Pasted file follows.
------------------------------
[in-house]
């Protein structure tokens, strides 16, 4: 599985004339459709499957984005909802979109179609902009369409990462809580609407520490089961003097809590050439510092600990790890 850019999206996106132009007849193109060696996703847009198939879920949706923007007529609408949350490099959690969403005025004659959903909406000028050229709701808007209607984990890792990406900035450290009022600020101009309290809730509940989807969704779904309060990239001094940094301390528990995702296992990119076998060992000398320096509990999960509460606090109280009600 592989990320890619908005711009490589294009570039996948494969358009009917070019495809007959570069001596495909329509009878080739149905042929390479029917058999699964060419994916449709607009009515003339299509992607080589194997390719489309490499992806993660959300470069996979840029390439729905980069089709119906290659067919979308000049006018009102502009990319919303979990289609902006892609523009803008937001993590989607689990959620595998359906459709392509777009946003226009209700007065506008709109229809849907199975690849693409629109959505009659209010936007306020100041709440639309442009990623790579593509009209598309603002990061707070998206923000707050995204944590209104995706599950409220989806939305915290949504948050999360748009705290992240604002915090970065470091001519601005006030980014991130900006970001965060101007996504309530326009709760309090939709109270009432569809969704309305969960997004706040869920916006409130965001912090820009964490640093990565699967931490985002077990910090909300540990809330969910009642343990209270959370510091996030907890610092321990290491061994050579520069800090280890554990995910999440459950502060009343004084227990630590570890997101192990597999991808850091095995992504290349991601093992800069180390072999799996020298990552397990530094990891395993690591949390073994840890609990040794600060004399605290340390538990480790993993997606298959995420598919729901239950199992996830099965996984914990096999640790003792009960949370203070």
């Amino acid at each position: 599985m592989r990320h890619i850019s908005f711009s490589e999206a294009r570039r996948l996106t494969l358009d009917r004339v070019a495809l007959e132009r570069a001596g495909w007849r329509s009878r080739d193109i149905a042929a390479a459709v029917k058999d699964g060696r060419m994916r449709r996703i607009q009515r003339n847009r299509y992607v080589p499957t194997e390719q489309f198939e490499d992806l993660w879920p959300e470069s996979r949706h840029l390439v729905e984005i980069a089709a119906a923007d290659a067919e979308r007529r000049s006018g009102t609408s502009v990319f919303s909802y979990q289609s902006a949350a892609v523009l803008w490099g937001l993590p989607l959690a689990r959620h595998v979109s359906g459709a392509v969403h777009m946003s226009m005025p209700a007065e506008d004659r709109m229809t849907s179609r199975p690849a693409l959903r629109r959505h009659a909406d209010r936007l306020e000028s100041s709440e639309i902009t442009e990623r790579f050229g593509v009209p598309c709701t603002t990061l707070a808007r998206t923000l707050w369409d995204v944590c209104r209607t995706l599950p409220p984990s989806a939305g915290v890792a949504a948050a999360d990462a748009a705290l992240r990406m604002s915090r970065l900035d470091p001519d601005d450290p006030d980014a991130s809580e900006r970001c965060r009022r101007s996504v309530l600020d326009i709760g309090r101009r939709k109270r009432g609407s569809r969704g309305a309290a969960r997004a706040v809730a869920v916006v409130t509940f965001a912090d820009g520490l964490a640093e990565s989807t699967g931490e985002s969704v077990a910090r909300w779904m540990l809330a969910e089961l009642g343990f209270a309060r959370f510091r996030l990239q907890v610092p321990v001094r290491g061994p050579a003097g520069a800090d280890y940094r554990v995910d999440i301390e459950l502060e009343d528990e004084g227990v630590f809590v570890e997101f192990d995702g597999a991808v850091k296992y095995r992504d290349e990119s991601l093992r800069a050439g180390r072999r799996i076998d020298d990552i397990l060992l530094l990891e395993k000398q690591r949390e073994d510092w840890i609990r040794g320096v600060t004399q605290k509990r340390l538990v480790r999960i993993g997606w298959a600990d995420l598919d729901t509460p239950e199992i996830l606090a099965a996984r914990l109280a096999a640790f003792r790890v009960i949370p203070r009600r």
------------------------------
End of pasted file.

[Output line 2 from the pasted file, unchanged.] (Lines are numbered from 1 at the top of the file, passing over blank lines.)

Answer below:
């Protein structure tokens, strides 16, 4: 599985004339459709499957984005909802979109179609902009369409990462809580609407520490089961003097809590050439510092600990790890 850019999206996106132009007849193109060696996703847009198939879920949706923007007529609408949350490099959690969403005025004659959903909406000028050229709701808007209607984990890792990406900035450290009022600020101009309290809730509940989807969704779904309060990239001094940094301390528990995702296992990119076998060992000398320096509990999960509460606090109280009600 592989990320890619908005711009490589294009570039996948494969358009009917070019495809007959570069001596495909329509009878080739149905042929390479029917058999699964060419994916449709607009009515003339299509992607080589194997390719489309490499992806993660959300470069996979840029390439729905980069089709119906290659067919979308000049006018009102502009990319919303979990289609902006892609523009803008937001993590989607689990959620595998359906459709392509777009946003226009209700007065506008709109229809849907199975690849693409629109959505009659209010936007306020100041709440639309442009990623790579593509009209598309603002990061707070998206923000707050995204944590209104995706599950409220989806939305915290949504948050999360748009705290992240604002915090970065470091001519601005006030980014991130900006970001965060101007996504309530326009709760309090939709109270009432569809969704309305969960997004706040869920916006409130965001912090820009964490640093990565699967931490985002077990910090909300540990809330969910009642343990209270959370510091996030907890610092321990290491061994050579520069800090280890554990995910999440459950502060009343004084227990630590570890997101192990597999991808850091095995992504290349991601093992800069180390072999799996020298990552397990530094990891395993690591949390073994840890609990040794600060004399605290340390538990480790993993997606298959995420598919729901239950199992996830099965996984914990096999640790003792009960949370203070």